Have you nominated someone to be a Coverings Rock Star? Submissions are open until Monday, January 25 and we look forward to seeing who will join the ranks of Ryan Fasan and Phillip Belloff, 2015 Rock Stars who we’ve featured on the Coverings blog recently.
This week, we set our sights to the installer segment to highlight Adriano Caetano of Adriano Marble Productions & Installations. Adriano began his obsession with tile and stone as a child, and learned the art of installation from both his father and uncle. Here, he shares his tales of passion, hard work, and his sheer love of designing and installing:
1. What does it mean to you to be selected as a Coverings Rock Star for 2015?
Having been selected as a Coverings Rock Star for 2015 is my greatest professional accomplishment to date, and I am extremely proud, grateful, and honored to hold this title. None of my work that has been featured in design magazines has been attributed to me, since generally the profile will focus on the architect and interior designer, so it’s nice to finally receive public recognition.
2. Tell us about your work in the tile and stone industry. Why are you passionate about this industry?
I have been obsessed with tile and stone since I was a child. My uncle in Patos de Minas, Brazil, Dorval Santos, mentored me once my father introduced me to the trade as a youngster. He emphasized that the installation is only as good as its initial preparation, and today one of my favorite things to complete, though it lacks in creativity, is the perfect mud job.
Nothing, however, makes me happier than designing and installing an extremely complicated and outrageous geometrical floor pattern that will simply leave people’s mouths agape. I have done this many times, and the feeling of accomplishment is incredible. While I am working on these floors, I become so focused and passionate, fueled by my black coffee and techno music, that the building could practically be burning down and I would barely notice. I am very fortunate that I get to work with beautiful, graceful materials such as onyx, marble, and granite, essentially creating living works of art.
3. Do you have a specific project or moment in time where you were particularly proud of your work?
Professionally, I am most proud of the Park Avenue apartment that I installed for esteemed real estate developer, William Mack. This work was prominently featured in December 2014’s “The Art Issue” of Architectural Digest. The materials were excellent and classic, and the design was extremely elegant.
Another project I am proud of is Golden Crest, a Stanford White designed, circa 1900 mansion in Elberon, NJ that is a labor of love. This is my laboratory, and where I get to experiment and let loose creatively with its very enthusiastic and equally tile-obsessed owner. My dearest tile memories are at this home. For example, last year I created an 18′ tall blue marble cathedral ceiling atop an amazing black and white geometrical starburst floor. I am currently installing another floor there that I designed and is inspired by the famous black and white floor of The Wolseley Hotel in London- though my version is definitely more rock n’ roll!
4. Is there a mentor or other professional that you turn to for career advice?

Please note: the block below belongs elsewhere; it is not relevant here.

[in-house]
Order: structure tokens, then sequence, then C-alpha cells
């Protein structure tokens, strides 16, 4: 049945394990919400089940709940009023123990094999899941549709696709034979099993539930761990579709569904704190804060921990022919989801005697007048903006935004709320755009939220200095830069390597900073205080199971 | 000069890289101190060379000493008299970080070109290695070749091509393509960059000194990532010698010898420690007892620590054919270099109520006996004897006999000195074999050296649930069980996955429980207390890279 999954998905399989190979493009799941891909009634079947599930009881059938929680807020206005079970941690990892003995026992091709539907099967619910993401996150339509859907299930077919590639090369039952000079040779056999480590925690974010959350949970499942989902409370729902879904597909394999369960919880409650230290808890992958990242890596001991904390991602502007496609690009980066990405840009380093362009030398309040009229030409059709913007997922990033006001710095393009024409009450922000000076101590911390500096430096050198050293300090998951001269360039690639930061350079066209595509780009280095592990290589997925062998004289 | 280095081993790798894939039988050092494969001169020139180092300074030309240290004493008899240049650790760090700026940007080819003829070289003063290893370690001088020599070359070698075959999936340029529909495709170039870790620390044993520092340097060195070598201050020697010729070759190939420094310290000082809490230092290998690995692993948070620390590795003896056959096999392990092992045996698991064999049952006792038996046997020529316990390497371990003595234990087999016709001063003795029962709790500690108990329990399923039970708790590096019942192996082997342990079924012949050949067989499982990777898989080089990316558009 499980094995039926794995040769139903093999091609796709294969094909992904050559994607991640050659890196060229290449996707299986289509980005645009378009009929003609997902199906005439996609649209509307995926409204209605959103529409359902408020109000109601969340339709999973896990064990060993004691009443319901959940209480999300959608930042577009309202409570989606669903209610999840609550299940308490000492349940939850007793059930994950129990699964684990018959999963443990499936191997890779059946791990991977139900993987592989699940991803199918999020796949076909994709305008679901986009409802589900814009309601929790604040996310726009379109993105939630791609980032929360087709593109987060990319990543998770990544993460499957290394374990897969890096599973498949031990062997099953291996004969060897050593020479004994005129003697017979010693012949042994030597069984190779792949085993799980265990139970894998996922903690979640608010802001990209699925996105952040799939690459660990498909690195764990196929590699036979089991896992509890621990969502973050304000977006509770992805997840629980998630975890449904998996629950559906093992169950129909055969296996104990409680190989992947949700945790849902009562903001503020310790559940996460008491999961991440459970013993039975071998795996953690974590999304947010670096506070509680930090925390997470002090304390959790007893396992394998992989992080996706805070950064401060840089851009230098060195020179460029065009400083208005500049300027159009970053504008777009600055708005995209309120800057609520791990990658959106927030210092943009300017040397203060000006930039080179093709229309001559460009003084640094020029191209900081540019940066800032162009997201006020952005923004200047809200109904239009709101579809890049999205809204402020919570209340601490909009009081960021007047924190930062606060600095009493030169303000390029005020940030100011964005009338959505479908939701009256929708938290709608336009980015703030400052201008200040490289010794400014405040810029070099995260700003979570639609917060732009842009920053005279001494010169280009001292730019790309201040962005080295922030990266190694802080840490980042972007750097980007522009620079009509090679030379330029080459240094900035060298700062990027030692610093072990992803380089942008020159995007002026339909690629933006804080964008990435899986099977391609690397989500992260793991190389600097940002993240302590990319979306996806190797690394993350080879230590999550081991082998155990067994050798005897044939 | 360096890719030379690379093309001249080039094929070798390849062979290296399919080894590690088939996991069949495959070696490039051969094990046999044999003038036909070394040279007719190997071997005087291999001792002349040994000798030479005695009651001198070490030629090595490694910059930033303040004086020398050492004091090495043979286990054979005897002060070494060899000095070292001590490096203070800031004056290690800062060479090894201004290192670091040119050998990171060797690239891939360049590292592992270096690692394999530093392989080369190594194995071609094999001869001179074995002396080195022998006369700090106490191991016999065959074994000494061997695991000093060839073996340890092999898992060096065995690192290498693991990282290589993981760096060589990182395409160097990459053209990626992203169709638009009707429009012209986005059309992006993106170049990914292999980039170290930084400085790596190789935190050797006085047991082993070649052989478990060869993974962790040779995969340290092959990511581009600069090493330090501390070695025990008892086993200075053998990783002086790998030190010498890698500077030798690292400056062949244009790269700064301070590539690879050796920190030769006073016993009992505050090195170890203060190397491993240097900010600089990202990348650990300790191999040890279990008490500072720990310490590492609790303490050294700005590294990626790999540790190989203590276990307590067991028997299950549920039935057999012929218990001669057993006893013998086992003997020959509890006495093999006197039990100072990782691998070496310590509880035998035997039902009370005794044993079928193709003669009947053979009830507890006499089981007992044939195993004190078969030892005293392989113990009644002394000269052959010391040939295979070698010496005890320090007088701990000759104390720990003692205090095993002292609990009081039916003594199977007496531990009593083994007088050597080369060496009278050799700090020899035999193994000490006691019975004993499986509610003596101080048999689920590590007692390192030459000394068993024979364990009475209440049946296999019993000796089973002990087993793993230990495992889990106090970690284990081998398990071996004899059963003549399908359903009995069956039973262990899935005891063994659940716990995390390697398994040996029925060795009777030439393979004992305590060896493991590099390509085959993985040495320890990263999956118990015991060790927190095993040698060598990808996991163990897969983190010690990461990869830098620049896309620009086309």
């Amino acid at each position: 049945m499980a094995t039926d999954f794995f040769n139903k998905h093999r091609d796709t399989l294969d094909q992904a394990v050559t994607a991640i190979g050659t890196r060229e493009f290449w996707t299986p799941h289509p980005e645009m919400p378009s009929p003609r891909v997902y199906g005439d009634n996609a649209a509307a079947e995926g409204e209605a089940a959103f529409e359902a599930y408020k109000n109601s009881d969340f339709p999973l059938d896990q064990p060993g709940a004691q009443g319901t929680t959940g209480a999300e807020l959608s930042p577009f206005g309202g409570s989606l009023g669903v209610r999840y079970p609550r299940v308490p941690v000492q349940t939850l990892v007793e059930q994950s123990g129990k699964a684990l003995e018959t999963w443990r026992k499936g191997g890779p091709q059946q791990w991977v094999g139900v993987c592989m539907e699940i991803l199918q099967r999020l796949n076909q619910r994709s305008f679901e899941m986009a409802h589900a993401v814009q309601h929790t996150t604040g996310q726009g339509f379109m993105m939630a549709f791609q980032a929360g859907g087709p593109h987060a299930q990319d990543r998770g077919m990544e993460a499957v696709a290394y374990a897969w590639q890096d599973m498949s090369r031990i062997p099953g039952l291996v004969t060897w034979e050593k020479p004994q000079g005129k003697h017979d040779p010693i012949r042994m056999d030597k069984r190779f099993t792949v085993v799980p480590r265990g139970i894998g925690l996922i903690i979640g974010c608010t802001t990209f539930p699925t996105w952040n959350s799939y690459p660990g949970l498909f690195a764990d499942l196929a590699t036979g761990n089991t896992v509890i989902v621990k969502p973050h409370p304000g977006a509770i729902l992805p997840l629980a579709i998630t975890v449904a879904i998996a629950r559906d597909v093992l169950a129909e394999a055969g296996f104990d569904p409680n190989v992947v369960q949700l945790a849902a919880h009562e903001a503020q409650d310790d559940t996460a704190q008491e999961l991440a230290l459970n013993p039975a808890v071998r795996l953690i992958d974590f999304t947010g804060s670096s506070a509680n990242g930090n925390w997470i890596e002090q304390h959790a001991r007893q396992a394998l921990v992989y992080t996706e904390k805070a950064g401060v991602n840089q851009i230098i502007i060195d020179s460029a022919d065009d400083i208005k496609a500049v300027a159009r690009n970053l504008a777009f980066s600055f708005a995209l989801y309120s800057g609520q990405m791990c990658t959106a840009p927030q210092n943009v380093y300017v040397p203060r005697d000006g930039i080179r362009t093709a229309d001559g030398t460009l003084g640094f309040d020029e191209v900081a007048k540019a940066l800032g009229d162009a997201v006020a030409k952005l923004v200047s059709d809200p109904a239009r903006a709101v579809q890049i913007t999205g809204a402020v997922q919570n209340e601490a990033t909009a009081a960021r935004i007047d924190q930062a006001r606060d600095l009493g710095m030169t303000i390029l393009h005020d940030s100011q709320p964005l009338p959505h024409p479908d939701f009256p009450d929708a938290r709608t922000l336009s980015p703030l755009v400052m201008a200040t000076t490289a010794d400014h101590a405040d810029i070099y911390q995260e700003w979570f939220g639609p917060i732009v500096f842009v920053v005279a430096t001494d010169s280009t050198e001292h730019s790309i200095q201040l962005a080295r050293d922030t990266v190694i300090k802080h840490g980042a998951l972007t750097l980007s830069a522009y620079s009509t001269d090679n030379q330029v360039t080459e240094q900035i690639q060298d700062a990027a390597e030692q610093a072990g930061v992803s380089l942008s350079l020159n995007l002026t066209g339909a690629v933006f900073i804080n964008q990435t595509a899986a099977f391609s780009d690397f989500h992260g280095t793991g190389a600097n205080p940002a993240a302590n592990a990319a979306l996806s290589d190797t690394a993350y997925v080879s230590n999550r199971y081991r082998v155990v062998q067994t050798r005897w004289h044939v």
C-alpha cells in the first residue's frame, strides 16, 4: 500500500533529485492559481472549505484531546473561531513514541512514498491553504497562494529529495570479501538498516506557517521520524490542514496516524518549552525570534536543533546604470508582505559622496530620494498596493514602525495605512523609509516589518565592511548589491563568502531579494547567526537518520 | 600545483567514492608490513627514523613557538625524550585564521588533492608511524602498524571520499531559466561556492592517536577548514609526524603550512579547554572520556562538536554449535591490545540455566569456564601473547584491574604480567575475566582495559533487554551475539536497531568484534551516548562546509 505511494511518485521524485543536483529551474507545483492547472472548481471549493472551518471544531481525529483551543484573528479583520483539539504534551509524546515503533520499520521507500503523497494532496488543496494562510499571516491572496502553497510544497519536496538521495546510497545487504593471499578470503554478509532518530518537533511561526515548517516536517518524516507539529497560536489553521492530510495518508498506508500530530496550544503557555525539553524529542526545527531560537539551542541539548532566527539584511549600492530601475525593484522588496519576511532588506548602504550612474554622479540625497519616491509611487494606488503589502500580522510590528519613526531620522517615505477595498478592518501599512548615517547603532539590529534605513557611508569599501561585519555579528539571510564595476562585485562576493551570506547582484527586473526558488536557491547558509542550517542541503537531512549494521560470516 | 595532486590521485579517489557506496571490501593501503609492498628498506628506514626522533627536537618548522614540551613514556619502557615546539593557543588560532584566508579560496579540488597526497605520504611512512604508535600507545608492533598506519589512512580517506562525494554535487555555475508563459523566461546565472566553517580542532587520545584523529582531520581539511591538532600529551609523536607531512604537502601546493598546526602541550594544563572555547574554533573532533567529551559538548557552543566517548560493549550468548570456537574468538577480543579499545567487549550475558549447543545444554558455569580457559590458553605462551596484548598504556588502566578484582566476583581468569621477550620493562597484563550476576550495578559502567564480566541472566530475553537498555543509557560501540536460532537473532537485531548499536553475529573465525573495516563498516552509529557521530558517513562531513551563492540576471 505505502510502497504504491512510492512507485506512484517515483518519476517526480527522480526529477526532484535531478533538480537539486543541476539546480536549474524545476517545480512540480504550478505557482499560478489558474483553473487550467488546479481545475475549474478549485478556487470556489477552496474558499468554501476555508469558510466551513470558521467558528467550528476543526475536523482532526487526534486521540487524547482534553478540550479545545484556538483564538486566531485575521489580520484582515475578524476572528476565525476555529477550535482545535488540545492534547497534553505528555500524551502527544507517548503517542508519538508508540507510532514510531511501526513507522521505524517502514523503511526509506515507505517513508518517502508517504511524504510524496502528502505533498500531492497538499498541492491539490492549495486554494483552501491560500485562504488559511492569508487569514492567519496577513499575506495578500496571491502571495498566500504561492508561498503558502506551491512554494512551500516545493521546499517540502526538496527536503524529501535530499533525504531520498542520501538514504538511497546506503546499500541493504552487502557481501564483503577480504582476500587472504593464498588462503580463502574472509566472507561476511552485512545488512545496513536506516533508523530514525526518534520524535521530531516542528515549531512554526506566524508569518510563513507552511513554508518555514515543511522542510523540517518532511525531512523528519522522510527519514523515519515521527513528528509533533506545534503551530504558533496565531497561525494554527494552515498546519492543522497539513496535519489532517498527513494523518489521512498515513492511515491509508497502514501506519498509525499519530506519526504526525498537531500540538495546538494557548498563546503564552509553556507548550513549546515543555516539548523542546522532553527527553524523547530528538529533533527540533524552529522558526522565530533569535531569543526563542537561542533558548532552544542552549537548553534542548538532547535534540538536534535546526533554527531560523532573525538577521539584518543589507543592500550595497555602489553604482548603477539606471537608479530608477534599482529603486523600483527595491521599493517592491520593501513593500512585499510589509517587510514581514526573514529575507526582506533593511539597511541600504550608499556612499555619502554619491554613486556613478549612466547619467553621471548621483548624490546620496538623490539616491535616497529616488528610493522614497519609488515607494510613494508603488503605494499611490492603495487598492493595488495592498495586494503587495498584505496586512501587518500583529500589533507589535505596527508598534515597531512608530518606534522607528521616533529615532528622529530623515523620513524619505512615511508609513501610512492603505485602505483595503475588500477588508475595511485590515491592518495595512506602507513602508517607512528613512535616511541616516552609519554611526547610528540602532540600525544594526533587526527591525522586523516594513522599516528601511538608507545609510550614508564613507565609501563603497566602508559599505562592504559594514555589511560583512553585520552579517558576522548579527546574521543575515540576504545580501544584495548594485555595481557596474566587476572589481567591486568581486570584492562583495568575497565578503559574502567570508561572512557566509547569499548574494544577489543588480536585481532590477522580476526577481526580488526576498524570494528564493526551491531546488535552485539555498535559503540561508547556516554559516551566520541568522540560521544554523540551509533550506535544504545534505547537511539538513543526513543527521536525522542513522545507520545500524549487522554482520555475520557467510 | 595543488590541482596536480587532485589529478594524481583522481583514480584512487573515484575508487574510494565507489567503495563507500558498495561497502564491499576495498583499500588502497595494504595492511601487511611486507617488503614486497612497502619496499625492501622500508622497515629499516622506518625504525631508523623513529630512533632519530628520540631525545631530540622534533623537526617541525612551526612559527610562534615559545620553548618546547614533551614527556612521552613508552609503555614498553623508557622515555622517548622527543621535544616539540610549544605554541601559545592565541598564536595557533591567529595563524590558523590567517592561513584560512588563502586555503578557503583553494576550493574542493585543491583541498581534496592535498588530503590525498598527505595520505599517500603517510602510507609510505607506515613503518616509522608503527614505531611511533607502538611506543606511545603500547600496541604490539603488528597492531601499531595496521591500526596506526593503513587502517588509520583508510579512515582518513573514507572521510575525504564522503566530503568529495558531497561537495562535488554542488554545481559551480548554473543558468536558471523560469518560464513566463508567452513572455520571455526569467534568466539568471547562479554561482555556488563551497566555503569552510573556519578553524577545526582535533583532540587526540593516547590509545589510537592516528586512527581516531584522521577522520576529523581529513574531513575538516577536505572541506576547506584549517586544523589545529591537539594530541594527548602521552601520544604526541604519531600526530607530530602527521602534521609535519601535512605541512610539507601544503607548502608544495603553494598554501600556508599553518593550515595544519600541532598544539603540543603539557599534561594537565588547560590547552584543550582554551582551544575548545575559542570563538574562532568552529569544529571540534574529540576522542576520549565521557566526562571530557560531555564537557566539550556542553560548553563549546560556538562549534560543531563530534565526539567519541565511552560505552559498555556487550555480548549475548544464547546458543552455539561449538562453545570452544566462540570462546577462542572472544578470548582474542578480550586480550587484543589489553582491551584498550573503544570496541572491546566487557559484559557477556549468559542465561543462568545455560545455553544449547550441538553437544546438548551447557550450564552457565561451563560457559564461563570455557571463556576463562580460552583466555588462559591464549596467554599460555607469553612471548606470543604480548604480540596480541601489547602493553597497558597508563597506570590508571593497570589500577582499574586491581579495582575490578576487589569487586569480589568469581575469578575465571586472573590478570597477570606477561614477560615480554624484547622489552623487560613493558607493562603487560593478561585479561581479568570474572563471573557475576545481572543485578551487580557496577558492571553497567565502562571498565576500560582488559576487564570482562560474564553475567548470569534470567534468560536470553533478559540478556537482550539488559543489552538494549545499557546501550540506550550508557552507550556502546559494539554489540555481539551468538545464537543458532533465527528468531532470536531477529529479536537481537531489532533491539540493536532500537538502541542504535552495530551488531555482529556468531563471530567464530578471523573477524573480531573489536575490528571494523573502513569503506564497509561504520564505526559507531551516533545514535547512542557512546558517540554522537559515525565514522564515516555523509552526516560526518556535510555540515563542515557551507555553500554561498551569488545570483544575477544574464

I find myself always turning to designer Randy Cain for advice. She is one of my closest friends and, simply put, an amazing human being. We met many years ago when I looked like a “wacko” (as she loves to remind me), at a time when I favored extremely baggy pants and any clothing with skulls on it, I am ashamed to admit. “Listen, I don’t know you, and you don’t know me, so let’s see how this installation works out,” she said at our first meeting. Since then, she has always encouraged me and stood by me.
5. Please share some advice for young professionals getting started in the tile and stone industry.
I will tailor my advice to flooring designers and installers, as that is what my expertise is limited to:
First off: passion! I can’t begin to tell you how many people I’ve worked with who simply want to get the work done as soon as possible and go home. If you’re in this field simply because your father/friend/uncle is, or you think it’s a good way to make a quick buck, you’re in the wrong business. The work is dirty, heavy, and difficult. The industry doesn’t need any more guys who want to sloppily throw some thin-set on the wall with some 12″X 12″ tile. Don’t be one of the bad guys. Have some pride and be one of the good guys. Please.
Secondly, I would encourage experimentation: there is so much that can be done with a 3/8″ piece of tile and an excellent quality wet saw. In Brazil, I worked with cave man tools compared to what you’ve got here. Take advantage of this! Experiment with shapes, cuts, angles, and materials. It will only make you stronger and more desirable in the industry. You are limited only by your imagination, and hopefully you paid attention in 10th grade geometry class, as this will make your life much easier, as well.
Thirdly, find a good mentor, even if it means doing a ridiculous amount of manual labor in the beginning to please him/her. You will prove your worth and reap invaluable advice from someone who has been doing this for a while. I have my tricks, but they are top secret! I will eventually share them, however, with someone who is a hard worker, eager, and sincere.
Lastly, give back! Donate your time to help those in need as often as you can via Habitat for Humanity, your local church or synagogue, or even go directly to the elderly/disabled neighbor or the friend who has been out of work for a while. Trust me, karma is a you-know-what, so this can and will only help you. It’s my understanding that The Tile Gods look very favorably upon this last piece of advice.